A useful tidbit I noted in Korean Grammar in Use: Intermediate regarding expressing the degree of certainty of future plans
This is a great example of why Korean can be such a difficult language to learn! Each of these grammar points are used to clarify and confirm information from others, in slightly different contexts.
Happy New Year everyone! 새해 복 많이 받으세요~ May this new year be bigger and better than the last!
간질간질하다: to be ticklish
구석에: in a corner, nook
Today we have a guest post from Alex, who is introducing his amazing new language learning app – Heyu!
An interesting grammar point, used to state the primary reasonn for an action in the preceeding clause, while also indicating there are other reasons.
If the last time you studied what adjectives, clauses and conjunctions were was as long ago for you as it was for me, here are some useful definitions!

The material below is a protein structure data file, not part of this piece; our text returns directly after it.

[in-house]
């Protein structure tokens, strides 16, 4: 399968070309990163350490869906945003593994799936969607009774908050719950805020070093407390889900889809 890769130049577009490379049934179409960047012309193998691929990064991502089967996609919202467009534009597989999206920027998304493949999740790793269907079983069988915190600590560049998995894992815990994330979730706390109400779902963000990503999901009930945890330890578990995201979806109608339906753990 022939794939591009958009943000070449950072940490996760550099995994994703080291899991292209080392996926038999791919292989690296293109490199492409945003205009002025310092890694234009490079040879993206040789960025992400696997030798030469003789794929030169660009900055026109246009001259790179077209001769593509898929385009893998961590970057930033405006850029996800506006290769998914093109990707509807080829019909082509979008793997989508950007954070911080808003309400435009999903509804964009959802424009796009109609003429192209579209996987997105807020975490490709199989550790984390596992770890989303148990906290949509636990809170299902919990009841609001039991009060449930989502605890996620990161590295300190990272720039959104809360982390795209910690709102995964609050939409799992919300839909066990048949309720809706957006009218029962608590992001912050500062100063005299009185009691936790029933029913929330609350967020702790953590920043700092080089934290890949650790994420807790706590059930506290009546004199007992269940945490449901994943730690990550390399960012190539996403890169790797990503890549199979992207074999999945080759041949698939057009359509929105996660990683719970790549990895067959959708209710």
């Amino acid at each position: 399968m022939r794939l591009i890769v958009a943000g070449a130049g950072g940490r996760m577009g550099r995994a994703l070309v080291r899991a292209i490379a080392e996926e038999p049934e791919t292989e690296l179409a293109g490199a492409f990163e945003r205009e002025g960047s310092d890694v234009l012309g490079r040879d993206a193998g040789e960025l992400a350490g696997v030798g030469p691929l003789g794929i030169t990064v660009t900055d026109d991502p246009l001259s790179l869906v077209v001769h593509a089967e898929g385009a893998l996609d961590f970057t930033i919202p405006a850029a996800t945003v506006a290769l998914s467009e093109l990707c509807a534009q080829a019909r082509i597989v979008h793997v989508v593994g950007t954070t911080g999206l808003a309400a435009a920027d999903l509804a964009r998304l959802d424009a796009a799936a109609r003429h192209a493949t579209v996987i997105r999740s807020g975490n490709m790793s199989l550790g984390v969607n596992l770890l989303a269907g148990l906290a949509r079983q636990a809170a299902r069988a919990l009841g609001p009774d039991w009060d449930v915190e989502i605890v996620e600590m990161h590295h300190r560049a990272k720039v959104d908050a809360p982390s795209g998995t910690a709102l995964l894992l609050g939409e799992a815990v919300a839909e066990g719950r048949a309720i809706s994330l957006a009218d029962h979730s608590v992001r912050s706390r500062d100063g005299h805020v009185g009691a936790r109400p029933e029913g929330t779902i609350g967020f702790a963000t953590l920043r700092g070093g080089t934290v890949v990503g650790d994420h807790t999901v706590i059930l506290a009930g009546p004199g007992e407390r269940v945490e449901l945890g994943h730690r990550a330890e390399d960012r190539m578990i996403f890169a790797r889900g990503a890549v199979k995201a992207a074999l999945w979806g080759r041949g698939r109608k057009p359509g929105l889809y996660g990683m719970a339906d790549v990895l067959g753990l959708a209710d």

The grammar structure +아/어/여 보이다 is added to adjectives to express conjection based on outward appearance. That is, that is it ‘looks like A’ or ‘seems like A’.
부디: by all means, if you please
Adverbs are an easy way to add extra information to your sentences. Here are some of the most useful with regard to frequency and degree:
Generally I don’t run into any problems with pronunciation in Korean, however last month a hit a couple of stumbling blocks with some (almost) homophones.
Last semester I took a linguistics course and wrote my final paper on Konglish. I received a solid mark so thought I’d share now that the semester is over and I’m graduating.e
Many language learners are aspiring translators, so Lexcode, a translation company based in the Philippines and Korea, offered to provide a sneak peek into what it’s really like to work as a translator!
The grammar structure (으)ㄹ수록 is added to a verb to express that ‘the more that one does V’. You can aso use V+(으)면 V+(으)ㄹ수록 to add more emphasis.
유명하다: to be famous, well known
만인: all people, everybody